Emergency management involves more than just an assessment of an emergency or disaster situation. It is important to understand the four phases of emergency management in order to relate and delegate duties of First Responders. The four phases include:
- 4 Recovery
The four phases are included in courses of study offered in emergency management training and certification programs. In addition, it essential to know specifications for assignment of leadership and team involvement in an emergency, disaster or crisis.
First Responder Responsibilities
The emergency manager is responsible for maintaining coordination and support to the emergency management team. The team is responsible for providing immediate preparedness with basics like food, clothing, shelter and medical supplies.
Why First Responders Should Have a Professional Certification in Emergency Management
Comprehensive preparedness is one of several reasons why First Responders should have a professional certification in emergency management. Other reasons to be certified are to be able to mitigate and respond to the immediate circumstances of the emergency so that it results in recovery to normalcy.
Professional Certification Courses of Study
When disaster strikes, First Responders must be prepared to withstand stress and psychological issues related to their duties in the specific type of disaster and use of emergency equipment such as driving an ambulance, use of medical equipment, and two-way radios for multiple industries. Professional certification for First Responders provides the means to maintain an advanced level of emergency management training. Professional certification courses are offered by states and the U.S. federal government through the Federal Emergency Management Agency (FEMA).
FEMA Advanced Professional Series (APS) Required Courses
FEMA lists the following as courses of study required for professional emergency management certification:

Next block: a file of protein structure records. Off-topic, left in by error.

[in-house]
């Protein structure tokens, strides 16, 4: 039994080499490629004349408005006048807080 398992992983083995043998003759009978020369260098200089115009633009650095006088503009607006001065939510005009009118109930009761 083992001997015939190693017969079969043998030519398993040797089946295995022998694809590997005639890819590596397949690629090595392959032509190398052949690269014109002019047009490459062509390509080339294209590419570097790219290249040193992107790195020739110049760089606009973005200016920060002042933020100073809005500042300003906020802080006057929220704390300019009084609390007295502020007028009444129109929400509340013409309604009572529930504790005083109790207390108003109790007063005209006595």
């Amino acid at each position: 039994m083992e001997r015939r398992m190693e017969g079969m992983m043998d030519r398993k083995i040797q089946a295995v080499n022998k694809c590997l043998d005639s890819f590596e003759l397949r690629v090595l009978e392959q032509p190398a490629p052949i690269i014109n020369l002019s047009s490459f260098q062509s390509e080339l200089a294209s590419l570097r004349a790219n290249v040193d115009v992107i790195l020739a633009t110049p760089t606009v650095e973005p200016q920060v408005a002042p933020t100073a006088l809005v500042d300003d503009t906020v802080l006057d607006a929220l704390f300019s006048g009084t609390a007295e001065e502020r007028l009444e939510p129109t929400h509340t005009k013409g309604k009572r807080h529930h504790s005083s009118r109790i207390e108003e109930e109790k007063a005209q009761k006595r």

- IS2200 – Basic EOC Functions
- G191 – Incident Command System/Emergency Operations Center Interface, or E/L449 ICS Train the Trainer*
- G557 – Rapid Assessment Workshop,
- G205 – Recovery from Disaster, the Local Government Role, or E210 Recovery from Disaster, the Local Government Role*
- G393 – Mitigation for Emergency Managers or G318 – Mitigation Planning for Local Governments, either Mitigation course will satisfy the APS requirements
There are also five additional elective courses offered in the APS course of study:
- G288 – Local Volunteer and Donations Management
- G364 – Multi-Hazard Emergency Planning for Schools, or L363 Multi-Hazard Planning for Higher Education*
- IS703.a or IS703 – NIMS Resource Management, (Independent Study)
- E/G202 – Debris Management Planning for State, Local and Tribal Officials*
- G386 – Mass Fatalities
- G361 – Flood Fight Operations
- IEMC – One of the IEMC courses E900*
- G108 – Community Mass Care and Emergency Assistance
- G358 – Evacuation and Re-entry Planning
- G290 – Basic Public Information Officers, or E388 Advanced Public Information Officer* or E/L952 All Hazards Public Information Officer*
- G271 – Hazardous Weather and Flood Preparedness, or IS271 – Anticipating Hazardous Weather and Community Risk, (Independent Study)
- G272 – Warning Coordination
- E/L/K 146 – Homeland Security Exercise and Evaluation Program (HSEEP)
- G235 – Emergency Planning
- E/L/G 0141 Instructional Presentation and Evaluation Skills
Note that all substitute E or L courses are subject to Approval of a State Training Officer, according to FEMA. States also offer emergency management certification courses that found online, along with applications at state government websites.
The ability to prove training and skills for emergency management and response to disaster by First Responders is a central focus of the quality of the four phases of emergency management. If you are looking for certification to become a first responder then you should consider applying. There is job security in this profession as you can go anywhere in the country and there will be need for your skillset. It can be hard work, but often rewarding as you are literally helping save the lives of the vulnerable.